news:11*********************@g43g2000cwa.googlegro ups.com:
Hi,

My knowledge of apache is nothing impressive,. I purely use it to
run local websites. I was wondering however, if it is possible to
create more local domains like localhost. I like my local websites
to be able to run in a simulated environment as my remote host. This
would maybe run like http://localhost, http://localhost2,
http://localhost3 ...

Can it be done? Btw, Im running apache on Windows.


Just add the domain names you wish to use in your hosts file
(\windows\system32\drivers\etc IIRC), then comes the tricky part if
you want to use more than one simultaneously. Study up on virtual
hosting for apache. It will allow you to run more than one
site(domain name) from the same server.

I serve 5 sites (stanmccann.us in my sig is just one of them) from my
little Linux box at home, then I also have test.org available to all
machines on my LAN. An added benefit of this method is I *can* access
test.org from anywhere by setting it in the local hosts file.

--
Stan McCann "Uncle Pirate" http://stanmccann.us/pirate.html
Webmaster/Computer Center Manager, NMSU at Alamogordo
http://alamo.nmsu.edu/ There are 10 kinds of people.
Those that understand binary and those that don't.
Nov 23 '05 #6

P: n/a
>> Edit your HOSTS file. You will find it in
C:\Windows\System32\Drivers\Etc\.


your HOSTS probly says
127.0.0.1 localhost

below it, add
127.0.0.2 site2

goto your httpd.conf (in apache's dir, or somewhere nearby)
look for this (around line 150) : Listen 127.0.0.1:80 or something like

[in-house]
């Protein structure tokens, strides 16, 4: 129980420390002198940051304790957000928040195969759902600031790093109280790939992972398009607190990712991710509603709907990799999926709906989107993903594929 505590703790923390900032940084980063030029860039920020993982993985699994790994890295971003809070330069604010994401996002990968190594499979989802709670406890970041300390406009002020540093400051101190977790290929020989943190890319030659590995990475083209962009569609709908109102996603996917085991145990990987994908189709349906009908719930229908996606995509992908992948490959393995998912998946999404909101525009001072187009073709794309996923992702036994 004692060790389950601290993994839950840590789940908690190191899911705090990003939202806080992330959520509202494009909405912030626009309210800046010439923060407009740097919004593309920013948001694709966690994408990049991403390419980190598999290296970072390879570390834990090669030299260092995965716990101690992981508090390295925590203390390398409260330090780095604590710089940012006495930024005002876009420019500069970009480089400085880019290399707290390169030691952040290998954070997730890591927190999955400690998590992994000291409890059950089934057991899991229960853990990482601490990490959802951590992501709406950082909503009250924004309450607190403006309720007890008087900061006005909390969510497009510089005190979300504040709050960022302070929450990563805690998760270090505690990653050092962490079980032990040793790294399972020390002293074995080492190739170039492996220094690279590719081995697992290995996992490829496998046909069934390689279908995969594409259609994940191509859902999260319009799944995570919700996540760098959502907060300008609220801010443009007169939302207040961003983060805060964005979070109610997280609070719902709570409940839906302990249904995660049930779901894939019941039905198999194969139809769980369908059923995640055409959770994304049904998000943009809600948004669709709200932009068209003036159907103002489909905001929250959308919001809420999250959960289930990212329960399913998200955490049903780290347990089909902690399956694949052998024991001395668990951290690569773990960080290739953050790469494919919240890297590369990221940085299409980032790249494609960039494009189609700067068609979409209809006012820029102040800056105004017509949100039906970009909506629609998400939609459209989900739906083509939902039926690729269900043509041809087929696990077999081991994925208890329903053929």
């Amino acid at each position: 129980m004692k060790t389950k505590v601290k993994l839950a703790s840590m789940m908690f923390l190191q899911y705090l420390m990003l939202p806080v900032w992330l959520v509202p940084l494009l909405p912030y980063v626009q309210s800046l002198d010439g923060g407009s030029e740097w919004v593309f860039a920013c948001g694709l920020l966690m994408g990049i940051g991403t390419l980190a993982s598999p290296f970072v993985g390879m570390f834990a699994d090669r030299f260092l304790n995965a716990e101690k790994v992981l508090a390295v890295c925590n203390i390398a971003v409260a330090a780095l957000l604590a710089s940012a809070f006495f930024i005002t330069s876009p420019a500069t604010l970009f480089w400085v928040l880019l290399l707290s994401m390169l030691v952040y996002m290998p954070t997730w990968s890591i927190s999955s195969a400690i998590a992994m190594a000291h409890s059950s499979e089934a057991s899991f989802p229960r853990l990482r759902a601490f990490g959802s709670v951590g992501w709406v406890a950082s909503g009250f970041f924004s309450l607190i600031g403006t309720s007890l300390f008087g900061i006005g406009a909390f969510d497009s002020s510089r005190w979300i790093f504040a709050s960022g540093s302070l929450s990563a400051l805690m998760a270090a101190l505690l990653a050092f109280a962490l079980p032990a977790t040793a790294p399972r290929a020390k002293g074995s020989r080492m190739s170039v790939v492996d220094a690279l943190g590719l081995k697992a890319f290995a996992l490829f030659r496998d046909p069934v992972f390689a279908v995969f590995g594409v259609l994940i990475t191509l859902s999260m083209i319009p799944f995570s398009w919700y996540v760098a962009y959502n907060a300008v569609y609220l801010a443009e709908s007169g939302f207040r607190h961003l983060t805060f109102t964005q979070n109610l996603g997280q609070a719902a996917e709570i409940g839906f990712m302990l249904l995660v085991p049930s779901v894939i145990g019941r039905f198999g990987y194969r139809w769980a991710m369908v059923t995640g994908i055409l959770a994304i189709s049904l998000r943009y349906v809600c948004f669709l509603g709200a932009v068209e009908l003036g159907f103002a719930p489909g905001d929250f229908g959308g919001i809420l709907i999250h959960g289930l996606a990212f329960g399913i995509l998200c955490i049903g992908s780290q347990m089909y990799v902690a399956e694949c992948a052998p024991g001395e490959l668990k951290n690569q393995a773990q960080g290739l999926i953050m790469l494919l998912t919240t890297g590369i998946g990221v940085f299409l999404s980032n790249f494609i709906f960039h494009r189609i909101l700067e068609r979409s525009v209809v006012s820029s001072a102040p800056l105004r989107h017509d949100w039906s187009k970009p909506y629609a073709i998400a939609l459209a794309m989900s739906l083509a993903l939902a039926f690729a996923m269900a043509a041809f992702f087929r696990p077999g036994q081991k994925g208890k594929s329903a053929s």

it. under it, add
Listen 127.0.0.2:80

near the bottom of httpd.conf, look for the virtualHost stuff. add this
under whatever is there:
<VirtualHost 127.0.0.2:80>
ServerName site2
DocumentRoot "C:/My Documents/_websites/folderforSite2/www/"
</VirtualHost>

Thats what I do, I have a test host for 23 sites that way, just adding
1 to the IP each time. If there are less steps i could take, I'd like
to know!


There are two methods of having Apache handle multiple sites on the
same server. The one you indicate requires multiple IPs on the
server. While you aren't likely to run out of IPs for localhost
any time soon (you've got about 16 million of them), running out
of public IPs can be a real problem, especially if you're on a DSL
line which only gives you one. Using up a whole class C (253 usable
addresses) or more for one web hosting company web server is a bit
of a waste.

The other method of doing virtualhosting is to put them all on the
same IP address (and the same port). The browser, except for those
that are SERIOUSLY out of date (and were seriously out of date in
2000), such as Netscape 2.*) will send a Host: header with the
request, indicating which host name it was for. Apache will sort
out which virtualhost is being addressed from the host name. If
you send it a host name it doesn't recognize, you'll get a default
site. Read the Apache manual for more details. You *need* to have
working DNS (or edit the HOSTS file) since putting in an IP address
to the browser will not let the browser know which site you want.

Gordon L. Burditt
Nov 23 '05 #7